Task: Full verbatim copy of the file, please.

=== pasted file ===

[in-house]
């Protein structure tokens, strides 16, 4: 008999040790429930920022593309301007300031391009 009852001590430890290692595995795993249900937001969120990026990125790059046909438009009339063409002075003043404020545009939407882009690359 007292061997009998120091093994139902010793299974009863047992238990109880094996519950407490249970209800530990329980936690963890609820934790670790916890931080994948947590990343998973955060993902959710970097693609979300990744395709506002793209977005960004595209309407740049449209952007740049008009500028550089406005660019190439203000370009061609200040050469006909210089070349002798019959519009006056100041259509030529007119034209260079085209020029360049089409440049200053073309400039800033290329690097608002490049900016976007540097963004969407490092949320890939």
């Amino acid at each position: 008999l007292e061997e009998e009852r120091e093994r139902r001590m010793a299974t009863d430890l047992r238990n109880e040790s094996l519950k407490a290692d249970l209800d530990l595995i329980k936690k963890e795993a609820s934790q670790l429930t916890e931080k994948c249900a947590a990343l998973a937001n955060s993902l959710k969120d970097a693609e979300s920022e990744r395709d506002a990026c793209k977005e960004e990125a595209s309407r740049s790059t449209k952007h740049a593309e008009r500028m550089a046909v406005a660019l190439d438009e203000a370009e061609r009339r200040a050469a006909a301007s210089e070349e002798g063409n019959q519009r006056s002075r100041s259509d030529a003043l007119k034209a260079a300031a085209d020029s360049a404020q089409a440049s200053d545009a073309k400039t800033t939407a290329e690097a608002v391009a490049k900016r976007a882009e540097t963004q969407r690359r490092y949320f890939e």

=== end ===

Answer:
[in-house]
């Protein structure tokens, strides 16, 4: 008999040790429930920022593309301007300031391009 009852001590430890290692595995795993249900937001969120990026990125790059046909438009009339063409002075003043404020545009939407882009690359 007292061997009998120091093994139902010793299974009863047992238990109880094996519950407490249970209800530990329980936690963890609820934790670790916890931080994948947590990343998973955060993902959710970097693609979300990744395709506002793209977005960004595209309407740049449209952007740049008009500028550089406005660019190439203000370009061609200040050469006909210089070349002798019959519009006056100041259509030529007119034209260079085209020029360049089409440049200053073309400039800033290329690097608002490049900016976007540097963004969407490092949320890939």
């Amino acid at each position: 008999l007292e061997e009998e009852r120091e093994r139902r001590m010793a299974t009863d430890l047992r238990n109880e040790s094996l519950k407490a290692d249970l209800d530990l595995i329980k936690k963890e795993a609820s934790q670790l429930t916890e931080k994948c249900a947590a990343l998973a937001n955060s993902l959710k969120d970097a693609e979300s920022e990744r395709d506002a990026c793209k977005e960004e990125a595209s309407r740049s790059t449209k952007h740049a593309e008009r500028m550089a046909v406005a660019l190439d438009e203000a370009e061609r009339r200040a050469a006909a301007s210089e070349e002798g063409n019959q519009r006056s002075r100041s259509d030529a003043l007119k034209a260079a300031a085209d020029s360049a404020q089409a440049s200053d545009a073309k400039t800033t939407a290329e690097a608002v391009a490049k900016r976007a882009e540097t963004q969407r690359r490092y949320f890939e």